Cover

New battles over ancient lands

Abhimanyu Kumar | Updated on March 10, 2018
Umbrella group: Adivasis from across Jharkhand gather at a rally in Ranchi under the banner of the Adivashi Budhi Givi Munch to protest against changes to the CNT (Chhotanagpur Tenancy Act) and SPT (Santhal Pargana Tenancy Act) laws that place restrictions on the sale of tribal landholdings. Photo: Manob Chowdhury

Umbrella group: Adivasis from across Jharkhand gather at a rally in Ranchi under the banner of the Adivashi Budhi Givi Munch to protest against changes to the CNT (Chhotanagpur Tenancy Act) and SPT (Santhal Pargana Tenancy Act) laws that place restrictions on the sale of tribal landholdings. Photo: Manob Chowdhury

Trunk call: The Raghubar Das government’s Momentum Jharkhand aims to attract global investments.

Trunk call: The Raghubar Das government’s Momentum Jharkhand aims to attract global investments.   -  PTI

Legacy of resistance: A descendant of the legendary tribal hero Birsa Munda, who fought against the British to safeguard indigenous landholdings, Sukram Munda opposes any changes to the tenancy laws. Photo: Meeta Ahlawat

Legacy of resistance: A descendant of the legendary tribal hero Birsa Munda, who fought against the British to safeguard indigenous landholdings, Sukram Munda opposes any changes to the tenancy laws. Photo: Meeta Ahlawat   -  The Hindu

Costly cross-fire: In the crackdown against Maoists, it is the villagers of Khunti who suffer the most. Photo: Manob Chowdhury

Costly cross-fire: In the crackdown against Maoists, it is the villagers of Khunti who suffer the most. Photo: Manob Chowdhury

In harm’s way: Khunti district is in the Red Corridor, the site of a long and protracted battle between security forces and Maoists. Photo: Manob Chowdhury

In harm’s way: Khunti district is in the Red Corridor, the site of a long and protracted battle between security forces and Maoists. Photo: Manob Chowdhury

The local rules: In 2013, the Supreme Court authorised the village-level councils or gram sabhas to decide on granting the multinational company Vedanta mining rights in the Niyamgiri hills in Odisha. Photo: Arunangsu Roy Chowdhury

The local rules: In 2013, the Supreme Court authorised the village-level councils or gram sabhas to decide on granting the multinational company Vedanta mining rights in the Niyamgiri hills in Odisha. Photo: Arunangsu Roy Chowdhury   -  The Hindu

Minerals-rich Jharkhand wants to industrialise post-haste by amending land laws that date back to the colonial era. Its tribals are asserting their right of refusal

It is the day after Holi. On both sides of an undulating road that connects Ranchi, the capital of Jharkhand, to Ulihatu in Khunti district, small groups of tribal men carrying traditional hunting weapons scour the fields for game.

Created a few years ago, Khunti district lies in the ‘Red Corridor’ — a region in which Maoists are engaged in a long and protracted battle with India’s security forces.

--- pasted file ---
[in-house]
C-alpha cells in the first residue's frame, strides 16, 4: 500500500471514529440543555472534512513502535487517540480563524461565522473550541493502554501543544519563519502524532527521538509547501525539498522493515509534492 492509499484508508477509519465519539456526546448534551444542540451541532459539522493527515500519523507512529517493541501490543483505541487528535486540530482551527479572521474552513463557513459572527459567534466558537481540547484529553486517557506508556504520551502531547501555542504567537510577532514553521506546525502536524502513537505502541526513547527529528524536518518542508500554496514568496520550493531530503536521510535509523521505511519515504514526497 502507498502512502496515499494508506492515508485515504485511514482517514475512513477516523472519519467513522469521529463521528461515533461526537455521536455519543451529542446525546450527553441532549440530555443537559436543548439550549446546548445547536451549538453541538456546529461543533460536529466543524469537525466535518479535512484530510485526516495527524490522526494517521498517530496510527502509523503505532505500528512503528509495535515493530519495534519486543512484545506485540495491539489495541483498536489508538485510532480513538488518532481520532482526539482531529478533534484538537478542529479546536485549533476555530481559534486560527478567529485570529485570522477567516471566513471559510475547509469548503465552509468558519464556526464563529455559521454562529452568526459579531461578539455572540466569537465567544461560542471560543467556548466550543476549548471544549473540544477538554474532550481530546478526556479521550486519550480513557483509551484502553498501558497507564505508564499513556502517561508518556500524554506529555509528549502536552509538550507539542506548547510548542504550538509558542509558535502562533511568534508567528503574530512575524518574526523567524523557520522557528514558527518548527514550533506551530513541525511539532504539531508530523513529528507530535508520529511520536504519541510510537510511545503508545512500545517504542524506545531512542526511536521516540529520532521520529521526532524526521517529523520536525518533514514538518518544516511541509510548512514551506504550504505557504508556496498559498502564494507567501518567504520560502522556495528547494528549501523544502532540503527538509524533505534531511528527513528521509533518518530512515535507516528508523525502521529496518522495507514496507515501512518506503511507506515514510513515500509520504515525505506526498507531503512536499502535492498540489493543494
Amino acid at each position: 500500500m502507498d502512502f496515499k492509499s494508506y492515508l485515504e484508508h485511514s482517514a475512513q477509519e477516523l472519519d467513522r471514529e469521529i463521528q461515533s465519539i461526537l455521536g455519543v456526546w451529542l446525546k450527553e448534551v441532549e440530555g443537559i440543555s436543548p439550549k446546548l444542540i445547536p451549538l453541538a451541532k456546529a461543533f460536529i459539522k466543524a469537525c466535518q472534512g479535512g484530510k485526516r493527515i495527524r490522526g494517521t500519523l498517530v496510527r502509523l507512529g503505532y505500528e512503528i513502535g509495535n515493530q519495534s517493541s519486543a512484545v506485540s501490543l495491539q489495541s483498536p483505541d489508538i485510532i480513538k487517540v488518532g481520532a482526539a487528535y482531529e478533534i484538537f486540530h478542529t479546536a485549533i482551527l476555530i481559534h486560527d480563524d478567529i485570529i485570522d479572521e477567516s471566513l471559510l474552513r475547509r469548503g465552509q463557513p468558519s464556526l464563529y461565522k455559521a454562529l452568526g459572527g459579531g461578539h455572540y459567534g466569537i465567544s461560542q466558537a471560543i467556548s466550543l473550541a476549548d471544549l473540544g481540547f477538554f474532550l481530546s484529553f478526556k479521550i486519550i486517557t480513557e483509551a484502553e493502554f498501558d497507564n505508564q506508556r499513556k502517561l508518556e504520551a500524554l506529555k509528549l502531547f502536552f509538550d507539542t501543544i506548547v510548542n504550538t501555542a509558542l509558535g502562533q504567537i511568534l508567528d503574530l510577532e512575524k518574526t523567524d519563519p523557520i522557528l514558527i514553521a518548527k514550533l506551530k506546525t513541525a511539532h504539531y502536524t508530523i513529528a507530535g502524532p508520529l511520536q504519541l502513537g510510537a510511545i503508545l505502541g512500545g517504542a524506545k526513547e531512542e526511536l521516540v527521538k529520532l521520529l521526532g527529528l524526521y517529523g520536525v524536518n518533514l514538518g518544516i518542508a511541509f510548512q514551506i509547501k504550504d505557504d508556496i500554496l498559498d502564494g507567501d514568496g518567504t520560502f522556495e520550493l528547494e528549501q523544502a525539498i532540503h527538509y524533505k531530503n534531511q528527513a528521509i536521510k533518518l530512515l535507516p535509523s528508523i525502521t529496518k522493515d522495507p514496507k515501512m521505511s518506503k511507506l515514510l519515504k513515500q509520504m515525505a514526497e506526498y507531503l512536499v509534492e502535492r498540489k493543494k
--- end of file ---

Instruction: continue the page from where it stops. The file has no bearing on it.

“Rabbits,” says a young man in the hunting expedition, when I ask what they were looking for. “For wild boars, we have to go closer to the hills,” he says, pointing towards the dense forests in the distance. Forming one-fourth of Jharkhand’s population, the tribal communities do not celebrate Holi like the Dikus — the local term for outsiders settled in the State. “We have no interest in colours,” the young man, dressed in western clothes, tells me in Hindi, interspersed with a few English words. He refuses to give me his name, like all the other tribals I speak to during the course of the day, on my way to and back from Ulihatu.

The young man and his companions know about the proposed amendments to the State’s tenancy laws and all of them oppose it. The amendments would allow agricultural land to be converted for commercial use. Further, the ownership of the land will remain with the tribals and they can lease it to private parties. The government has also added ‘linear projects’ to the mix, which is bureaucratese for infrastructure.

Ulihatu is the birthplace of Birsa Munda, a tribal hero elevated to godlike status. He fought against the British in the late 19th century, leading to the enactment of the Chhotanagpur Tenancy Act of 1908, which prohibits the sale of tribal land to non-tribals. In fact, there had been several revolts even earlier, all of which had forced the British to enact the Santhal Pargana Tenancy Act. Later amendments gave the Indian government power to take over the land for public welfare projects, as well as industrial and mining purposes.

In November last year, it was reported that the Jharkhand Assembly okayed more changes to the two laws, which are commonly referred to as the CNT Act and SPT Act. The government had first tried the Ordinance route to push through the changes, similar to what the Centre had attempted earlier with the Land Bill. (In 2015, the Modi government promulgated an ordinance thrice to implement its Land Bill, but allowed it to lapse subsequently following protests by the Opposition.)

The tribals are clearly not buying the promise of ‘development’ that these amendments are supposed to usher in. There are other worries too.

Karma Oraon is a prominent leader of the Jharkhand Adivasi Sangharsh Morcha, the organisation spearheading the joint protests by 40 different groups. The Morcha even organised a rally in March. According to Oraon, only 23 per cent of the land in Jharkhand is being used for agriculture, a livelihood on which nearly 90 per cent of the tribal population is dependent. A professor of anthropology at Ranchi University, Oraon likened the amendments to vajrapat, a body blow. “They have absolutely no care for the interests of the Adivasi,” he had said during an earlier meeting at his well-appointed office in the university. “How will an ordinary tribal ensure that he remains the actual owner of the land once he leases it to a mighty company? Will he be able to drive it out if he wishes? Moreover, the local tribals are not well-versed in the ways of the market economy and will not utilise the money they get in a proper manner.”

I ask the young tribal hunting for rabbits if the prospect of a job at one of the new factories or power plants that’s likely to come up on acquired land, interests him. “They will ask for a degree for a job and we do not have them,” he says matter-of-factly. “Even with a degree, there is no guarantee of a job as they will mostly hire their own people,” he adds. His companions nod.

An old man, who was listening in silence, speaks up at this point. “In 2013, the Supreme Court gave gram sabha the power to decide whether land can be acquired by the government. The same will be followed here.”